Emil Margolin

Hebrew University of Jerusalem, Yerushalayim, Jerusalem, Israel

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Publications (11)27.14 Total impact

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    ABSTRACT: Background: Endoscopic techniques are an integral part of the neurosurgical armamentarium with a growing list of indications. We describe the purely endoscopic removal of an atypical parasagittal meningioma in a patient who could not undergo standard craniotomy due to severe scalp atrophy following childhood irradiation for tinea capitis. Methods: A 68-year-old man in good general health presented with a parasagittal meningioma that recurred following subtotal removal and adjuvant fractionated stereotactic radiosurgery (FSR). The scalp above the tumor location was very diseased and precluded a regular craniotomy for tumor removal. A 4-cm craniotomy was made in the midline forehead, where the skin was normal. A rigid endoscope was advanced under neuronavigation through the interhemispheric fissure, which provided good access with limited retraction, until the tumor was encountered at a depth of 7-8 cm. Two surgeons performed the surgery using a "four-hands technique". The tumor was removed and the insertion area was resected and coagulated. Results: The surgery was uneventful, with no coagulation or transection of major veins. A subtotal resection was achieved, and the patient recovered with no neurological deficit. Conclusions: Safe resection of parasagittal meningiomas with a purely endoscopic technique is feasible. This option needs further exploration as an alternative strategy in patients with severely atrophic scalp skin that greatly increases the risk of significant healing complications with calvarian craniotomy.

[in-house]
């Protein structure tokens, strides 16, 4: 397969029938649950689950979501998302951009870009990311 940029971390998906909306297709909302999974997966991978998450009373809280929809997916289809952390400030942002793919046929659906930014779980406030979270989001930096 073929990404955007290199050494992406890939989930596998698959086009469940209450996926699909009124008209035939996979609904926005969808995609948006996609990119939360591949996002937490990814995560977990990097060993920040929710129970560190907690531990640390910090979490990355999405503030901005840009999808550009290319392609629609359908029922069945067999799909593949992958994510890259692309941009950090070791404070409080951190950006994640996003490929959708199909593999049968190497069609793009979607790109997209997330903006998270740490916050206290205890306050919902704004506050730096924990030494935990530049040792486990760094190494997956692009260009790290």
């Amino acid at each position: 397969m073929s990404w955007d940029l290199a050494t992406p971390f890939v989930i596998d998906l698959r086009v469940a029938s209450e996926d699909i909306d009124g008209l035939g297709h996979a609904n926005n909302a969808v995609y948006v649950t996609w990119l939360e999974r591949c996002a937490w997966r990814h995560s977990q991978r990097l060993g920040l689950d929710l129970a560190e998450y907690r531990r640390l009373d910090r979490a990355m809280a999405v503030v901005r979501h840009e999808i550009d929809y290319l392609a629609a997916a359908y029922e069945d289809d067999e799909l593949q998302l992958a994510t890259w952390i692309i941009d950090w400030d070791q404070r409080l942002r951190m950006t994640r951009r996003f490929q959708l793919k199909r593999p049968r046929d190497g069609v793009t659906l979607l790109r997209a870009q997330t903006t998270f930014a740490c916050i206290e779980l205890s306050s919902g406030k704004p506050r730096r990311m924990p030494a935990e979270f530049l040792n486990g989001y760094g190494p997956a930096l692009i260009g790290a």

No preview · Article · Jan 2016 · Acta Neurochirurgica